by Chris Familton
Caitlin Rose returns with her second album of bittersweet Americana that shows a marked progression from her 2010 debut. There is a confidence that now pervades her songwriting, casting her in a similar light to Rilo Kiley’s Jenny Lewis, infusing a country template with pop sensibilities in a classic songwriting format.
The hooks are aplenty on songs like Waitin’ the breezy sway of Only a Clown and When I’m Gone. Rose’s voice has grown into a subtle yet layered instrument. Listen closely and she can conjure up a sad and plaintiff serenade, a Loretta Lynn twang or a bubbly pop vibe on Silver Sings. Rose has surrounded herself with a wonderful band and session players who add the crucial colour and authenticity to her songs. It is those qualities that make The Stand-In work so well with its benevolent reshaping of traditional sounds of jazz, soul, folk and country into an album where all the elements sit so comfortably together. It is also a wholly contemporary feeling record, a modern recasting of age-old forms which makes it the best of both worlds.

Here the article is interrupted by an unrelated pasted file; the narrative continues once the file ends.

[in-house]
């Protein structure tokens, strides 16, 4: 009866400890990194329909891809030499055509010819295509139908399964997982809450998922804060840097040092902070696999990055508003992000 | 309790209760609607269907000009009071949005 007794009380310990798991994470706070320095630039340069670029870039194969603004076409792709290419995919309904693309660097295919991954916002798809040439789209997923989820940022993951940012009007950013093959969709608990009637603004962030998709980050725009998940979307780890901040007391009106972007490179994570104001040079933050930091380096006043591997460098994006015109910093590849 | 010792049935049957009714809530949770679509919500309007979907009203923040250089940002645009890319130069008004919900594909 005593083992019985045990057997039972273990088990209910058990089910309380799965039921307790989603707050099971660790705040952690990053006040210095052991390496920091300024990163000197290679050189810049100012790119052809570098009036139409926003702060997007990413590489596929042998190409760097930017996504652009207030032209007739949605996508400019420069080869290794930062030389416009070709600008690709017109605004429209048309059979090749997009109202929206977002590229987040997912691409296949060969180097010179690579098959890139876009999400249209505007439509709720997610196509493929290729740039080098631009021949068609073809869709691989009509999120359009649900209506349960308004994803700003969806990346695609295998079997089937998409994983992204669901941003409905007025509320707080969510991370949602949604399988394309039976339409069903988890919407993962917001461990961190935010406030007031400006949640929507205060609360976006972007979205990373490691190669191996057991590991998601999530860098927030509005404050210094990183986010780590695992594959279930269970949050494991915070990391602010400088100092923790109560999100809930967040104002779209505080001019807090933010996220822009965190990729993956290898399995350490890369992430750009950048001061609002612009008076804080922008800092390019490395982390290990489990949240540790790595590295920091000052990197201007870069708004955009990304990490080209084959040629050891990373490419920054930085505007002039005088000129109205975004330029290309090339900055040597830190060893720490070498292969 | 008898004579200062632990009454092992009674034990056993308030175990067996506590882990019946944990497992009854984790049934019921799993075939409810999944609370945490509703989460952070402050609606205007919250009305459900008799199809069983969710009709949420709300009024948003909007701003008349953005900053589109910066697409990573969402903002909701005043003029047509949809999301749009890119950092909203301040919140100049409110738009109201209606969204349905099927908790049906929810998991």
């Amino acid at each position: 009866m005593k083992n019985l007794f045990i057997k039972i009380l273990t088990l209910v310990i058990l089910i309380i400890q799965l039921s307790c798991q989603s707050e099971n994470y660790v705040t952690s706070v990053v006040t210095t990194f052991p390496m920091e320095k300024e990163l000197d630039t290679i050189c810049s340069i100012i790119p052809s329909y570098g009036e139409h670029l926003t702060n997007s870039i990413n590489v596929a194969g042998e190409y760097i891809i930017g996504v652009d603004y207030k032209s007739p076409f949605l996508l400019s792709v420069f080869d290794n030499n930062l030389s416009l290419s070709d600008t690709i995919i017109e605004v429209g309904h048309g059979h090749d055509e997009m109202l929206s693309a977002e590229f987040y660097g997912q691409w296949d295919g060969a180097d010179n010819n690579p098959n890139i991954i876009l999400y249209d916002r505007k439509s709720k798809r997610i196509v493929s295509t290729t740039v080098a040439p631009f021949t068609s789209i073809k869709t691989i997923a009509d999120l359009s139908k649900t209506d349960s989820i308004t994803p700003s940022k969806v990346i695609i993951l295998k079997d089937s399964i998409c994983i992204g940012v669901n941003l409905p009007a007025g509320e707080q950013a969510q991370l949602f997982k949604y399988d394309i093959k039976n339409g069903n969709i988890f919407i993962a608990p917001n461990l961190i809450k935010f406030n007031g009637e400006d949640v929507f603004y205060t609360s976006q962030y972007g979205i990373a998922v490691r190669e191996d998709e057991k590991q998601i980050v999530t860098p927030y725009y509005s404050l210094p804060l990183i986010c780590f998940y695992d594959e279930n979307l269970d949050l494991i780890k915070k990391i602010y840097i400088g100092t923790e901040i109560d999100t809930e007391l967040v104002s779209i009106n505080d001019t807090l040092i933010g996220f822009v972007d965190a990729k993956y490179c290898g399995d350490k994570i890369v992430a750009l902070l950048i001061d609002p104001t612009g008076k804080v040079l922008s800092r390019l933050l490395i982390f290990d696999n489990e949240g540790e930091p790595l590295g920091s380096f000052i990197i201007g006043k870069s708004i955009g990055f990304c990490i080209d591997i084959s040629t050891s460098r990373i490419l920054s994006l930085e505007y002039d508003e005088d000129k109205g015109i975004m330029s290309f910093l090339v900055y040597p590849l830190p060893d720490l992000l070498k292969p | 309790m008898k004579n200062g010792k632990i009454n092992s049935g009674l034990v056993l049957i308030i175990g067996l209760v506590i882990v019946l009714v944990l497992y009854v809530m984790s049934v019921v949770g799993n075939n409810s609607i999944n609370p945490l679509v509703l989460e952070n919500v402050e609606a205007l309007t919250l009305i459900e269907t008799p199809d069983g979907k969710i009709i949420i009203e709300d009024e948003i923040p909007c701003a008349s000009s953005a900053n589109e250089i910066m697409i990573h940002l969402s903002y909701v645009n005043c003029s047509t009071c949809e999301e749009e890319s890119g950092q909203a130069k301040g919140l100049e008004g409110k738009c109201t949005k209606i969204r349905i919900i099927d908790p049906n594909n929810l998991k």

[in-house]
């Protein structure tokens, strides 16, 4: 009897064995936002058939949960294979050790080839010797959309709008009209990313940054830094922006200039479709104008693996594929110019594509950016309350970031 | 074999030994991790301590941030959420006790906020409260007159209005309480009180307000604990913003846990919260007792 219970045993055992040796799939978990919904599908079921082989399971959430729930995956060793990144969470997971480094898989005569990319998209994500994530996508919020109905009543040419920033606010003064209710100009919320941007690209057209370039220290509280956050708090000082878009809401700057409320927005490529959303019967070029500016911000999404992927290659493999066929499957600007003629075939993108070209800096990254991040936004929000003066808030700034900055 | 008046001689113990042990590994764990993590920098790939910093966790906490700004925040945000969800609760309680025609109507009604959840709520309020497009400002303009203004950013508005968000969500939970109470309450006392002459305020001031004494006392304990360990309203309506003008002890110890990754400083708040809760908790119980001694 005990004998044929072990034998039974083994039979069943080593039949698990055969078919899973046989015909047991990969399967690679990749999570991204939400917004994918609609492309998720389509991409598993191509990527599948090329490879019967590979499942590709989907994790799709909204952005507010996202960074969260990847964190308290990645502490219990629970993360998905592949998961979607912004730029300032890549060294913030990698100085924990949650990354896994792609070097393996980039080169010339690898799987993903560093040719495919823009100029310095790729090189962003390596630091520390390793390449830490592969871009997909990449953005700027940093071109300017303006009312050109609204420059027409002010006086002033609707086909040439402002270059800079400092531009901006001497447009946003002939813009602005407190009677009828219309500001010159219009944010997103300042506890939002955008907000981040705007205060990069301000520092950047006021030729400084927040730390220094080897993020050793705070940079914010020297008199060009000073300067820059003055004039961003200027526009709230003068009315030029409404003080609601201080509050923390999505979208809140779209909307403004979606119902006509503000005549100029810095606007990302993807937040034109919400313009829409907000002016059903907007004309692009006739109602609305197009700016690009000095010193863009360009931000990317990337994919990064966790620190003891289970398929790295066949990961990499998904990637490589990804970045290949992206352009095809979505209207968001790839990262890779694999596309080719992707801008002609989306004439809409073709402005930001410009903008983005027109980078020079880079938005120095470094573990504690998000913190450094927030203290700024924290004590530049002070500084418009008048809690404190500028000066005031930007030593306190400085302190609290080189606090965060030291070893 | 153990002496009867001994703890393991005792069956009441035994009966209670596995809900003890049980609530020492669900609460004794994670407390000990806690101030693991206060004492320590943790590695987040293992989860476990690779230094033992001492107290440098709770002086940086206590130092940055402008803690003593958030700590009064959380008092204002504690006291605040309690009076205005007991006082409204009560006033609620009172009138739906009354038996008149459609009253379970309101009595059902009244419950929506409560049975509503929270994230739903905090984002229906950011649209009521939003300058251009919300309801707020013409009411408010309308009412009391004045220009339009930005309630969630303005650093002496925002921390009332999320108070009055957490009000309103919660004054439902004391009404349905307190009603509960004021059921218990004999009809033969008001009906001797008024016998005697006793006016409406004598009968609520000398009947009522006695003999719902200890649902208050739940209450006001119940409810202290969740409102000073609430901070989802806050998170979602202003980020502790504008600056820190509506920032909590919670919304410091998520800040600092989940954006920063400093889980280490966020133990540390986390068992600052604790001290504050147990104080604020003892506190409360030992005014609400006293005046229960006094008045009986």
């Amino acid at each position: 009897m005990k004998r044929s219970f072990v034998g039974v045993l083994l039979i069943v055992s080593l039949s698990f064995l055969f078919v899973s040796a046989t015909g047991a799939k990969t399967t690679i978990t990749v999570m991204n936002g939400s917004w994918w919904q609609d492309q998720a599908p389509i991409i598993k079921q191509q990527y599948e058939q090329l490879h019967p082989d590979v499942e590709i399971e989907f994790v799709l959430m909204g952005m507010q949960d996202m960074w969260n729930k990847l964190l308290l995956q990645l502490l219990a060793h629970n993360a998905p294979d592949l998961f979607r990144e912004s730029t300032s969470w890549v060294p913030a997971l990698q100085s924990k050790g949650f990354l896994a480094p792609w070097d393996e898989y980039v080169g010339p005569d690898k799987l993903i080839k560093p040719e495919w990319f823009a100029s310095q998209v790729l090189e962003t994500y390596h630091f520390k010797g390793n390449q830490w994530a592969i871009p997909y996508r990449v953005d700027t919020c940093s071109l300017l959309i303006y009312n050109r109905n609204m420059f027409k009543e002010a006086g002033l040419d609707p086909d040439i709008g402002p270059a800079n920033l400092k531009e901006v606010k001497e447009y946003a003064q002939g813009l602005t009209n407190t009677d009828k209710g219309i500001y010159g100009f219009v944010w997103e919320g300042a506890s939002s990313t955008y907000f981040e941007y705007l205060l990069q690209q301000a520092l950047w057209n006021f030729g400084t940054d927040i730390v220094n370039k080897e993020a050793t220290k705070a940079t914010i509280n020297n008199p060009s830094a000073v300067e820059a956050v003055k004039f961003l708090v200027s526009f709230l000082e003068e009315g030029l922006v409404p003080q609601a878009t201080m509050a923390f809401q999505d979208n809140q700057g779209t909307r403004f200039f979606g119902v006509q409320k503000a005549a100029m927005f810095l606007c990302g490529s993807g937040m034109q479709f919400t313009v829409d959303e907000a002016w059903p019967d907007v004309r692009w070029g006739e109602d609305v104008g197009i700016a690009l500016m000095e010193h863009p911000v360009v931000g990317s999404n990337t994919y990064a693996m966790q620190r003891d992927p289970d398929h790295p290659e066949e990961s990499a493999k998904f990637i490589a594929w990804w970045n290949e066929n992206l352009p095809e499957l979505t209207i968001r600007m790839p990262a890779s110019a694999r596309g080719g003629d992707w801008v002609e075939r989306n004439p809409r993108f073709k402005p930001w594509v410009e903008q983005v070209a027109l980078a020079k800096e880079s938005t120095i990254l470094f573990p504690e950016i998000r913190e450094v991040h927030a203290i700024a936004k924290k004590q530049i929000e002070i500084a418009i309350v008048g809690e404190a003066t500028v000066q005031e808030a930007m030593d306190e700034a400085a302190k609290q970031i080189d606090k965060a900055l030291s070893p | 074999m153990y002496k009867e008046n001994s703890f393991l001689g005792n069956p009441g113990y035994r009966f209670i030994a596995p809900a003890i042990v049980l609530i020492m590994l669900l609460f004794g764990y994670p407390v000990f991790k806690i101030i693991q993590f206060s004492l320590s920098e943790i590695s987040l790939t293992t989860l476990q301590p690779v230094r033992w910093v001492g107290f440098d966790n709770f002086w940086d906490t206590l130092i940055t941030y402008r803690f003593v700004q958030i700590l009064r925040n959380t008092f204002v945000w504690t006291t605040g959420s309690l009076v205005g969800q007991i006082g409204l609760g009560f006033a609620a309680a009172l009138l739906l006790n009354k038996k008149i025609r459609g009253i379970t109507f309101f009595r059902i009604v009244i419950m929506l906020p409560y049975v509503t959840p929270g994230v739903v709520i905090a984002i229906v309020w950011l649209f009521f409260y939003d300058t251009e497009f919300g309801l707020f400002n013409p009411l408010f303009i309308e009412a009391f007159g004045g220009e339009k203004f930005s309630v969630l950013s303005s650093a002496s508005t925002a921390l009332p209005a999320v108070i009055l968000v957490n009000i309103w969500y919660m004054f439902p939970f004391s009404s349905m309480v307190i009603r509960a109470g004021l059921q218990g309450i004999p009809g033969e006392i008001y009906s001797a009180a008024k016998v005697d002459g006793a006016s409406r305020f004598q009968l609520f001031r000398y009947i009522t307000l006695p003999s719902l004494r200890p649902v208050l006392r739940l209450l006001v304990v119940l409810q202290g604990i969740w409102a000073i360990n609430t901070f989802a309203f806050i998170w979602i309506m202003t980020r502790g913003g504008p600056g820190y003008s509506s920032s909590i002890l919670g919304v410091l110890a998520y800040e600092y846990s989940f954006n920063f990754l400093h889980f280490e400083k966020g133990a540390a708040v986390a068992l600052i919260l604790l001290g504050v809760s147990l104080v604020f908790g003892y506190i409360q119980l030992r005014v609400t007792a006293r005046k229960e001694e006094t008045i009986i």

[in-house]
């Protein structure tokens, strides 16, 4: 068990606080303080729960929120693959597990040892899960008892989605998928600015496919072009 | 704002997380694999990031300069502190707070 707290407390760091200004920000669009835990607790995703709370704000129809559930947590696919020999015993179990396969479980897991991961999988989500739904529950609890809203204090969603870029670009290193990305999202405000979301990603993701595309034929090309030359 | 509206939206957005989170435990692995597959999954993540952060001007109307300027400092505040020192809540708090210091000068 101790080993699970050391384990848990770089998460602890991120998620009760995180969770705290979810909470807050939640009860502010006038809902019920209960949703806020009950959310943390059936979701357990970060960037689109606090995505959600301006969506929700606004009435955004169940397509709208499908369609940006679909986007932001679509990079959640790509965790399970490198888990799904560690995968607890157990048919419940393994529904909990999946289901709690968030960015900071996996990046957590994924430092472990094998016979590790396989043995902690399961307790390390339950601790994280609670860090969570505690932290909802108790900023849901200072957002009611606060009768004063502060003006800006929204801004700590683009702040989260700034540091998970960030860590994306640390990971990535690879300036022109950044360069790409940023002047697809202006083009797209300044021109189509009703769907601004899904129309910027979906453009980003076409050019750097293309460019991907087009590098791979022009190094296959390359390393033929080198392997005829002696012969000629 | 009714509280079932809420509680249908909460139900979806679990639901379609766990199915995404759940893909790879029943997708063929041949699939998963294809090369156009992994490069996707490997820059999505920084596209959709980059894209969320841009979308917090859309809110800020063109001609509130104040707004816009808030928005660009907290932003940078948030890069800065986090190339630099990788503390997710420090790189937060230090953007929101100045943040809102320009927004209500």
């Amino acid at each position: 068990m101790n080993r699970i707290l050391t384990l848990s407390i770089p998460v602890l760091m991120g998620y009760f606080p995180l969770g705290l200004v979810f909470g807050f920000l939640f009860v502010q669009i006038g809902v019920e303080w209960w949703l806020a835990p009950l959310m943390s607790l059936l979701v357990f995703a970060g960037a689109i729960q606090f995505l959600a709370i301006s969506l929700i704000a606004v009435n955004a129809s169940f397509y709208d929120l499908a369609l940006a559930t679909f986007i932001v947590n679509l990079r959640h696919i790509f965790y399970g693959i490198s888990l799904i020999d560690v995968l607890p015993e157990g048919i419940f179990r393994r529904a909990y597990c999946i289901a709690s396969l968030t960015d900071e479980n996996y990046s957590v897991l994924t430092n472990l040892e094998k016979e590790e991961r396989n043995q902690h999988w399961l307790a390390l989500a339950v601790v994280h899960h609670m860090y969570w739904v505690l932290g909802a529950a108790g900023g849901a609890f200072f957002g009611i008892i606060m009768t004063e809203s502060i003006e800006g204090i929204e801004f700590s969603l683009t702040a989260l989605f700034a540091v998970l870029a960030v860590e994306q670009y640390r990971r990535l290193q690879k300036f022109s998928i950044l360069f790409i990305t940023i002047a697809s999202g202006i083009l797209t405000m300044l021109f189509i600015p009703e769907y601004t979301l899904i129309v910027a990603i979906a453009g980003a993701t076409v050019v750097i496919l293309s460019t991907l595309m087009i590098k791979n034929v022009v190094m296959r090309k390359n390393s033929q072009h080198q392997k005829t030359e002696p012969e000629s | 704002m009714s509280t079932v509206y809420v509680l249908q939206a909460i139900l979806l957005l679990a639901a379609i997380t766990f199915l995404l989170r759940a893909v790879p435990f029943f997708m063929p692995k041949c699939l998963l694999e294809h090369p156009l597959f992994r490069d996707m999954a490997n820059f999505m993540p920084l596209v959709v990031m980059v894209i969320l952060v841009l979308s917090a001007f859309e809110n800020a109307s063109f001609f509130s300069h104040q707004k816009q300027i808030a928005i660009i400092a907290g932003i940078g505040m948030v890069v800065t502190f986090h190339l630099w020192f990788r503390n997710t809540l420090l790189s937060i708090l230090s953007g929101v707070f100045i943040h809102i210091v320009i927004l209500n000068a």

this review was first published on FasterLouder